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35 Things I Hope My Daughter Never Has To Experience

To say that I'm scared for the future generations of the world is a passing statement. To say that I'm scared to bring a daughter into this world is a fear I hold tightly.

It's a fear that consumes my subconscious and conscious states and sits deep down in the pit of my stomach. It's a fear that keeps me up at night and comes out in my darkest moments of despair and loneliness. It's an innate instinct that strengthens as I grow older and another year hardens me.

You see, I'm scared to bring another woman into this world because I know what it is to be a woman. I know what it's like to wear the deep scars of inadequacy and to carry the heavy burden of fading youth.

I know how it feels to be ostracized, immortalized and degraded at the same time. I know what it feels like to have your heart broken into a million pieces by a man who wasn't worth a hello. I know what it feels like to be constantly compared to idealized women with perfect bone structure and airbrushed hips.

I know what it feels like to be reduced to just a pair of tits and ass. I know what it's like to be judged by a glance and overlooked for a woman with better hair and bigger tits. I know what it feels like to be put down because of gender-induced stereotypes. I know what it feels like to never want to get out of bed because you don't feel pretty enough to face the world.

I know what it feels like to be afraid of rejection and to be desensitized to belittlement. I know what it feels like to be discarded and replaced. I know what it feels like to be betrayed and judged by impossible standards, and I never want my daughter to feel this way.

I want my daughter to feel strong and invincible. I want her to wear her flaws and imperfections as badges of strength and beauty. I want her to look past the stares and the judgments and find a path of self-acceptance, which so many women fail to ever unearth. I want her to never feel the deep pain of heartbreak or the shallow judgments of her peers. I want her to see beyond stereotypes and to walk above the grain. After reading an article that spoke of all the things a woman wanted her daughters to see, I started thinking about the things I never wanted my future daughter to go through.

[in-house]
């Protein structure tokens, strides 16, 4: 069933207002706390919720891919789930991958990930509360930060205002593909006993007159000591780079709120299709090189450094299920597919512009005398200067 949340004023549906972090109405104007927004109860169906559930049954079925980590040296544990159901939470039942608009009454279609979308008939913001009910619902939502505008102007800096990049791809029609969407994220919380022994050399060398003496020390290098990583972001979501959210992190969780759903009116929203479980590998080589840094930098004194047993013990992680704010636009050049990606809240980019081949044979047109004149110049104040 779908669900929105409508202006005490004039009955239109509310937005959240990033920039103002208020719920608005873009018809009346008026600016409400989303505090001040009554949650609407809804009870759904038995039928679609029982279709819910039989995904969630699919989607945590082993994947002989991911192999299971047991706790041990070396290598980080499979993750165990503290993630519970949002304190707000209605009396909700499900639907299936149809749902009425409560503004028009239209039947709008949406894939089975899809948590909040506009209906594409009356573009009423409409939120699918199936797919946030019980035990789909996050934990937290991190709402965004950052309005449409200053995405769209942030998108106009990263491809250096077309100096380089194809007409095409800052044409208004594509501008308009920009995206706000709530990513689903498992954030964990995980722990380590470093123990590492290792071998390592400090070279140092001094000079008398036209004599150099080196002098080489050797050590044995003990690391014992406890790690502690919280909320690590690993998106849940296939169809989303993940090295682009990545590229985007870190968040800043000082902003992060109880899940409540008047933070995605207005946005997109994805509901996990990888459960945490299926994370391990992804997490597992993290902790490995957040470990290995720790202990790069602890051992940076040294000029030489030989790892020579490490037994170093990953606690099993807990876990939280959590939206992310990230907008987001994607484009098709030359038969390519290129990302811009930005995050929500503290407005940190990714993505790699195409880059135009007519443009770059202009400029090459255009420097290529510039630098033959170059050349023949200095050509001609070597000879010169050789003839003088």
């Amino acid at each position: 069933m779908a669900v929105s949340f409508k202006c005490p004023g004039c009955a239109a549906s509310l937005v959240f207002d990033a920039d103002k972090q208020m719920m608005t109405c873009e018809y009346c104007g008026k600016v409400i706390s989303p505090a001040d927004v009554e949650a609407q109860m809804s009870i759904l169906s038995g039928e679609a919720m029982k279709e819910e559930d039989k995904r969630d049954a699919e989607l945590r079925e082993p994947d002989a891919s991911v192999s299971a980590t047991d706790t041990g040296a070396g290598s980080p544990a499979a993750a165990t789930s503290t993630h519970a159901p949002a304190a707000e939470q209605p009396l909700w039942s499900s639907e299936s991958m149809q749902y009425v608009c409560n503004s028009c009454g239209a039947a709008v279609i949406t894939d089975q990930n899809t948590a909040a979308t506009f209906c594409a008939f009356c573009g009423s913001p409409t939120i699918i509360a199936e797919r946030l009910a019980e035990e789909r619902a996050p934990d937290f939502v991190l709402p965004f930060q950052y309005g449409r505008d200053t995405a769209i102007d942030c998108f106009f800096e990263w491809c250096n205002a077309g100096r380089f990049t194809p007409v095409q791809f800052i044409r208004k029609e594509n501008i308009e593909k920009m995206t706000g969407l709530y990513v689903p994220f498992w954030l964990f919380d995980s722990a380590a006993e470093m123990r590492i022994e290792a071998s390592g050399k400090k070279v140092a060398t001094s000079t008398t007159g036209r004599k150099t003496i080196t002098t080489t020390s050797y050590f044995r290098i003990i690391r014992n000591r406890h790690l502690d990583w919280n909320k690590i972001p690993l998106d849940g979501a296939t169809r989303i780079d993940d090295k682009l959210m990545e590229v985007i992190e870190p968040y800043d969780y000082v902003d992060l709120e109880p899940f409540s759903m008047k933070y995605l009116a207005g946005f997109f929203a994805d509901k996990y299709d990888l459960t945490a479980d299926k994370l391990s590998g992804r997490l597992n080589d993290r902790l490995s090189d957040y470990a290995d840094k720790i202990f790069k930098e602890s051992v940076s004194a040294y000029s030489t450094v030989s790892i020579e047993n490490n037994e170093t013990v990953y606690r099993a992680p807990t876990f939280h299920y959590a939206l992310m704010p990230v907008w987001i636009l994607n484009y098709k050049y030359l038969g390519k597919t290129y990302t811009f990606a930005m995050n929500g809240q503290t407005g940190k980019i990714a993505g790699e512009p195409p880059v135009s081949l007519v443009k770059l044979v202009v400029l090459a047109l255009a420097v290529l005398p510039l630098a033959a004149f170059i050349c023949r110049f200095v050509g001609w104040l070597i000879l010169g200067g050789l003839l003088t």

I want her to be her own woman, and I hope she doesn't ever have to experience these dirty, evil and superficial bits and pieces of life:

1. Heartbreak from a man who did her wrong.

2. Betrayal from a friend who was nothing but an enemy.

3. Hopelessness from a world that doesn't seem to get any better.

4. Despair from being told she “can't” too many times.

5. Jealousy of people who are nothing more than airbrushed images.

6. Belittlement from a society that only judges on outward appearances.
7. Insecurity from the women around her.

8. Inadequacy from images glamorized by the media.

9. Rejection from men who don't understand depth and real beauty.

10. Loss of faith in a world that continues to disappoint.

11. Fear of the unknown.

12. Envy of women who aren't worth envying.

13. Embarrassment of her flaws.

14. Disappointment from those who are supposed to protect her.

15. Shame of her body.

16. Discouragement from those who are supposed to believe in her.

17. Discomfort from the cat calls of perverse men.

18. Bullying from kids who were raised with no moral centers.

19. Gender inequality in her newfound job.

20. Lost moments from worrying about the future.

21. Uselessness by people who don't see her worth.

22. Guilt for things she cannot change.

23. Dishonor in her roots and her past.

24. Contempt for things unworthy of anger.

25. Self doubt in her limitless abilities.

26. Anxiety over the daily stresses of life.

27. Disbelief in the evil doings of fellow man.

28. Grief for things that aren't worth tears.

29. Desolation in the future of the world.

30. Torment over the suffering of others.

31. Obsession with the materialistic and the mundane.

32. Preoccupation with people who don't care.

33. Finding her validation in another person.

34. Regret from never putting herself out there.

35. Feeling like she isn’t worthy of all she truly deserves in life.

Photo via We Heart It

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Lauren Martin

Freelance Contributor

Lauren Martin is a Senior Lifestyle Writer at Elite Daily. After graduating from PSU, she moved to NYC to write fart jokes at Smosh Magazine. Making her way to ED, she now writes riveting commentary on nude pics, condoms and first dates.
Lauren Martin is a Senior Lifestyle Writer at Elite Daily. After graduating from PSU, she moved to NYC to write fart jokes at Smosh Magazine. Making her way to ED, she now writes riveting commentary on nude pics, condoms and first dates.

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